UPDATE #2: The Coronavirus pandemic is currently showing no signs of abating. As such, for everyone’s safety, I’ve rescheduled the ride for Sun. July 12th. Let’s hope we’re in a better place by then. If not, as we get closer to the event date (week of the ride), I’ll take another pulse of where we’re at with the pandemic, make an appropriate decision re: event status, and post another update accordingly.
UPDATE #1: The Coronavirus pandemic has taken on an exponential life of its own since I first announced this event a couple of weeks ago. Current CDC guidelines state to stay 6 feet apart from on another, and congregate in groups no larger than 10 (all of our rides for the past year have had fewer than that). Our ride is currently 5 weeks away. As we get closer to the event date (week of the ride), I’ll take a pulse of where we’re at with the pandemic, make an appropriate decision re: event status, and post another update accordingly.
Now that the weather is warming up, let’s get together for our first ride of the year!
New riders, come join us for the first time! Don’t have an ewheel? You can rent an e-scooter using your Lyft or Uber app! Riders from previous Meetups (Adolphus, Aian Neil, Anibal, Ben, Bob, Brandon, Chris, Connor, Dave, Declan, Edwin, Erwin, Geoff, Haitao, Heather, James, Jeff, Jeremy, Jessica, Joe, John, Jonathan, Kevin, Kris, Lam, LeRoy, Loren, Lutalo, Mark, Megan, Melissa, Michael, Nick, Phil, Rakesh, Raul, Richard, Riley, Rob, Robert, Rodney, Shelly, and Steven), come join us again!
We’ll ride the Midtown, Mt. Vernon, Shaw, Columbia Heights, Adams Morgan, & Dupont neighborhoods and stop numerous times along the way to enjoy the sites, memorials, neighborhoods, landmarks, and to also let some of the slower riders catch up (if some of us decide to go at a quicker speed). Note that this route contains 90% bike lanes. I’ll read aloud the description of each site, memorial, neighborhood, and landmark along the way so that we all know what we’re looking at, and so that we can also learn more about these awesome treasures that exist in our own backyard! Ideally, we will all ride together and at the same speed, but that may or may not be possible with other pedestrians, bicyclists, cars, etc. sharing the same paths, but let’s do our best please. In total, it’s an ~8 mile trip that’s sure to be enjoyable!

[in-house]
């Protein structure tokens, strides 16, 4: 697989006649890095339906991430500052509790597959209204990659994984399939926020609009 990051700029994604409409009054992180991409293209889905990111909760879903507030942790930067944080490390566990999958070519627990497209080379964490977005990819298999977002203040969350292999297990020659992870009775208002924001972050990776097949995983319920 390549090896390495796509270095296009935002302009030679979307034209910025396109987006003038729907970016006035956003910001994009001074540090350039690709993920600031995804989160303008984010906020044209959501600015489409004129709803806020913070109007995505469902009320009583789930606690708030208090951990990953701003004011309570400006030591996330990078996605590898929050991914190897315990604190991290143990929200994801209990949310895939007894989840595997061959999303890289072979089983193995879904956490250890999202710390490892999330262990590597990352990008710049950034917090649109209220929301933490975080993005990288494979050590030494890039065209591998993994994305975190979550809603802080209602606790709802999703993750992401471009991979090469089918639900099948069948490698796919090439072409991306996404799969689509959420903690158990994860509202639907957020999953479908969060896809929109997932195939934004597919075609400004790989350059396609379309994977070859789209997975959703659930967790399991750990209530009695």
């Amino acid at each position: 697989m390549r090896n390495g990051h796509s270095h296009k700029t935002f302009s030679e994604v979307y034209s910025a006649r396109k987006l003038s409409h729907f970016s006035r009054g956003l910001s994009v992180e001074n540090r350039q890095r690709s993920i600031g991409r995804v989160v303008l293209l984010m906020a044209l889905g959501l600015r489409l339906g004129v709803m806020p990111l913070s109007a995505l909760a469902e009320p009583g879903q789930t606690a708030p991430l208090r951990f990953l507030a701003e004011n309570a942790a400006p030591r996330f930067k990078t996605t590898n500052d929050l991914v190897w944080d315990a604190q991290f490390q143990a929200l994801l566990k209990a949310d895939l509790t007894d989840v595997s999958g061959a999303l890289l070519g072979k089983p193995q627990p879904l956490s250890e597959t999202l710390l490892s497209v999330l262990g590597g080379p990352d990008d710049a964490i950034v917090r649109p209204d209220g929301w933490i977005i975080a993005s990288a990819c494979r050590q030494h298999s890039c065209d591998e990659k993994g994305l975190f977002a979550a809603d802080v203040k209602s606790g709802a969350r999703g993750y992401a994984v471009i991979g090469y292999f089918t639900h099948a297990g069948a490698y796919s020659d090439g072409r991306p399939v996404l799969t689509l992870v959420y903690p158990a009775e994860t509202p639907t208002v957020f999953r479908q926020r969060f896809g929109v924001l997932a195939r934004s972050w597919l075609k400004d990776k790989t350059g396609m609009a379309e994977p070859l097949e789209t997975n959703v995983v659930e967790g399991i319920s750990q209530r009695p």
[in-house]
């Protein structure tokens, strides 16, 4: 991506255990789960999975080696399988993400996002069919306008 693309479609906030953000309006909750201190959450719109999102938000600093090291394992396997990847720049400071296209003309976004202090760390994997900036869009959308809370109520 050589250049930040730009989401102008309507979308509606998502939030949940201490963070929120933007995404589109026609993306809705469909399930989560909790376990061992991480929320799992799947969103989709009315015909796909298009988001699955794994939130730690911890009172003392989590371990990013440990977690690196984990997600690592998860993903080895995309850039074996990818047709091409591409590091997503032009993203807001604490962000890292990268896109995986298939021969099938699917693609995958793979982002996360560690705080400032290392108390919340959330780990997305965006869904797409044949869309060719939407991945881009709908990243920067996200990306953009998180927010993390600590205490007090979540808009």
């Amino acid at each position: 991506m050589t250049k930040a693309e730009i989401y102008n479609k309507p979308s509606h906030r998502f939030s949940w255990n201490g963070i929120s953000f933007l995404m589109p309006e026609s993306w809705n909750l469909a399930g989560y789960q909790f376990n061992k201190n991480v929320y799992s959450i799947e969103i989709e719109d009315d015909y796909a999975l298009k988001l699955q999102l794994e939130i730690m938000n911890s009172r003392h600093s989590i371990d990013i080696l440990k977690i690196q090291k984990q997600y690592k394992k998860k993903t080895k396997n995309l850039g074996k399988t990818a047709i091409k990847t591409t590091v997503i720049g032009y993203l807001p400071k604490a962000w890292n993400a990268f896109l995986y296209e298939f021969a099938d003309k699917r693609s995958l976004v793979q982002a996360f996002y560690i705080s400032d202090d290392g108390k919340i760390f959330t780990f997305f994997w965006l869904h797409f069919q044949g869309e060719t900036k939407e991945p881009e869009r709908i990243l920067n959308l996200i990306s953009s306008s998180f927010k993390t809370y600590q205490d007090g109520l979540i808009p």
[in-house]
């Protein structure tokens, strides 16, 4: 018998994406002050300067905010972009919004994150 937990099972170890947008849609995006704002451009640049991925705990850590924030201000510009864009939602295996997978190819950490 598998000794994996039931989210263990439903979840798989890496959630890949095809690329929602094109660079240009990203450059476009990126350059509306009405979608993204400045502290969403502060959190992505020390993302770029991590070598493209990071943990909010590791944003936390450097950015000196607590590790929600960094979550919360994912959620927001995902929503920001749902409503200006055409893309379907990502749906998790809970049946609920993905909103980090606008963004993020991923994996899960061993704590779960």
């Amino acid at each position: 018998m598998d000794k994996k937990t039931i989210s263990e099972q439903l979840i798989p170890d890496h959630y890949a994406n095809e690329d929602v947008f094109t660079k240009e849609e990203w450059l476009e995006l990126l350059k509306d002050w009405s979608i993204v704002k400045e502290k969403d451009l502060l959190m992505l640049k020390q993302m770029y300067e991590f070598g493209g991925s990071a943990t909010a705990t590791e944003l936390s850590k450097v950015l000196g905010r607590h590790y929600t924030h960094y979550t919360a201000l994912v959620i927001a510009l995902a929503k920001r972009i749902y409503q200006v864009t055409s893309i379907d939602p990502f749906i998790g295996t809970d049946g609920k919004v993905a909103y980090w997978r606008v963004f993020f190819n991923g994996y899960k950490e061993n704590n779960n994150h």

We’ll meet up at Washington Circle at 2pm. Then we’ll ride northwest on New Hampshire Ave NW for ~500 feet, at 2:30pm. Once we come across L Street NW, we’ll make a right and ride east for ~1 mile.
When we arrive at 11th Street NW, we’ll make a left. We’ll then travel north ~150 feet, and turn right back onto L Street NW.
We’ll now be at Samuel Gompers Memorial, a bronze statue listed on the National Register of Historic Places. The statue is in memory of Samuel Gompers, an English-born American cigar maker, labor union leader and a key figure in American labor history. He was the founder and first president of the American Federation of Labor. Dedicated in 1933, the bronze seated portrait of Gompers is placed on a pedestal in front of a large granite plinth supporting six allegorical male and female figures representing aspects of the American labor movement: Justice, Unity and Cooperation of the Labor Movement, the Protection of the Home, and the Overthrow of Industrial Exploitation by Education.
Next, we’ll travel east ~1 mile on L Street NW. Once we arrive at 5th Street NW, we’ll turn left and travel north ~0.5 miles.
Once we arrive at R Street NW, we’ll make a left and travel west for ~1 mile.
When we arrive at 15th Street NW, we’ll make a right and travel north for ~0.5 miles.
Along the way, we’ll come across Meridian Hill Park (intersection of W Street NW).
Meridian Hill Park is a structured urban park located in the Columbia Heights neighborhood. In 1819, John Porter erected a mansion on Meridian Hill. The site was called Meridian Hill because it is on the exact longitude of the original District of Columbia milestone marker, placed in 1791. In 1829, the mansion became departing President John Quincy Adams’ home. After its conversion to a public park, Union troops encamped on the grounds during the Civil War. The U.S. government purchased the grounds in 1910. Landscape architects George Burnap and Horace Peaslee planned an Italian style garden. The thirteen basin cascading fountain is the longest in North America. To some local residents, the park is known as “Malcolm X Park.” There are 3 sculptures we’ll get to visit within this park; the James Buchanan Memorial, Dante Statue, and the Serenity Sculpture.
The James Buchanan Memorial within Meridian Hill Park is a bronze and granite memorial. James Buchanan served as President from 1857-1861. The controversy over erecting a memorial statue for James Buchanan in Meridian Hill Park began immediately. For 15 years Congress debated or ignored voting about the statue. At issue was the question of Buchanan’s loyalty to the Union during his presidency, which immediately preceded Lincoln’s. Commissioned in 1916, but not completed and unveiled until 1930, the memorial features a statue of Buchanan bookended by male and female classical figures representing law and diplomacy, engraved with text from a member of Buchanan’s cabinet, Jeremiah S. Black: “The incorruptible statesman whose walk was upon the mountain ranges of the law.”